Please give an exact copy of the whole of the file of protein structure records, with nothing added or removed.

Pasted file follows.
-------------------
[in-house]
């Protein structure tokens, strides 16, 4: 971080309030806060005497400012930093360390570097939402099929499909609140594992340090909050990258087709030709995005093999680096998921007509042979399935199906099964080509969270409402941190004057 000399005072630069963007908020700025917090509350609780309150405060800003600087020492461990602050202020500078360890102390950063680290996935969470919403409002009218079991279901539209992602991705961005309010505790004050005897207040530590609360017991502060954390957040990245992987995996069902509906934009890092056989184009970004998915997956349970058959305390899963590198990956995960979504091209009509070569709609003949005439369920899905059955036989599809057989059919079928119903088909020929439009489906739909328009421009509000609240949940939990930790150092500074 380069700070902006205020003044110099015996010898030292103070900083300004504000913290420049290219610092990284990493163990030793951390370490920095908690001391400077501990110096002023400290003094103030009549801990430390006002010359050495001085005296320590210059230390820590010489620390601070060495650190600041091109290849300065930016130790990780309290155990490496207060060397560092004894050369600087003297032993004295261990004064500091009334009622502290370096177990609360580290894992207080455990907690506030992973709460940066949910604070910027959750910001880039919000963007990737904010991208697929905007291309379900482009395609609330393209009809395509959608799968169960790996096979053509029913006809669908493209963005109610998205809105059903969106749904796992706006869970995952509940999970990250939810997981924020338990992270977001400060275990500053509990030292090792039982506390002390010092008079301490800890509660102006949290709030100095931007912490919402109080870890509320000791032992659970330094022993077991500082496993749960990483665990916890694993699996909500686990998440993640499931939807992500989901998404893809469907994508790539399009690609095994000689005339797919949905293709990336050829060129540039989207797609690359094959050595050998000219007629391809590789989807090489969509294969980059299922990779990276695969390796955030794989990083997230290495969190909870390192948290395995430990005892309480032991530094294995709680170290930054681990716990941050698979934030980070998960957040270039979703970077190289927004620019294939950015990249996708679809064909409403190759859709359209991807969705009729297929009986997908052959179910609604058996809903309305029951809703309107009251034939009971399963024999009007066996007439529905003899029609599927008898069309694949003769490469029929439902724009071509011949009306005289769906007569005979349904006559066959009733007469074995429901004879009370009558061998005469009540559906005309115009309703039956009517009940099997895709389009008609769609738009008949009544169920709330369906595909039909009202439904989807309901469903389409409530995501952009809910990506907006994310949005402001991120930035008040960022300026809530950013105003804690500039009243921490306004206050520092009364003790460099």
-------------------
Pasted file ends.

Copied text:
[in-house]
């Protein structure tokens, strides 16, 4: 971080309030806060005497400012930093360390570097939402099929499909609140594992340090909050990258087709030709995005093999680096998921007509042979399935199906099964080509969270409402941190004057 000399005072630069963007908020700025917090509350609780309150405060800003600087020492461990602050202020500078360890102390950063680290996935969470919403409002009218079991279901539209992602991705961005309010505790004050005897207040530590609360017991502060954390957040990245992987995996069902509906934009890092056989184009970004998915997956349970058959305390899963590198990956995960979504091209009509070569709609003949005439369920899905059955036989599809057989059919079928119903088909020929439009489906739909328009421009509000609240949940939990930790150092500074 380069700070902006205020003044110099015996010898030292103070900083300004504000913290420049290219610092990284990493163990030793951390370490920095908690001391400077501990110096002023400290003094103030009549801990430390006002010359050495001085005296320590210059230390820590010489620390601070060495650190600041091109290849300065930016130790990780309290155990490496207060060397560092004894050369600087003297032993004295261990004064500091009334009622502290370096177990609360580290894992207080455990907690506030992973709460940066949910604070910027959750910001880039919000963007990737904010991208697929905007291309379900482009395609609330393209009809395509959608799968169960790996096979053509029913006809669908493209963005109610998205809105059903969106749904796992706006869970995952509940999970990250939810997981924020338990992270977001400060275990500053509990030292090792039982506390002390010092008079301490800890509660102006949290709030100095931007912490919402109080870890509320000791032992659970330094022993077991500082496993749960990483665990916890694993699996909500686990998440993640499931939807992500989901998404893809469907994508790539399009690609095994000689005339797919949905293709990336050829060129540039989207797609690359094959050595050998000219007629391809590789989807090489969509294969980059299922990779990276695969390796955030794989990083997230290495969190909870390192948290395995430990005892309480032991530094294995709680170290930054681990716990941050698979934030980070998960957040270039979703970077190289927004620019294939950015990249996708679809064909409403190759859709359209991807969705009729297929009986997908052959179910609604058996809903309305029951809703309107009251034939009971399963024999009007066996007439529905003899029609599927008898069309694949003769490469029929439902724009071509011949009306005289769906007569005979349904006559066959009733007469074995429901004879009370009558061998005469009540559906005309115009309703039956009517009940099997895709389009008609769609738009008949009544169920709330369906595909039909009202439904989807309901469903389409409530995501952009809910990506907006994310949005402001991120930035008040960022300026809530950013105003804690500039009243921490306004206050520092009364003790460099």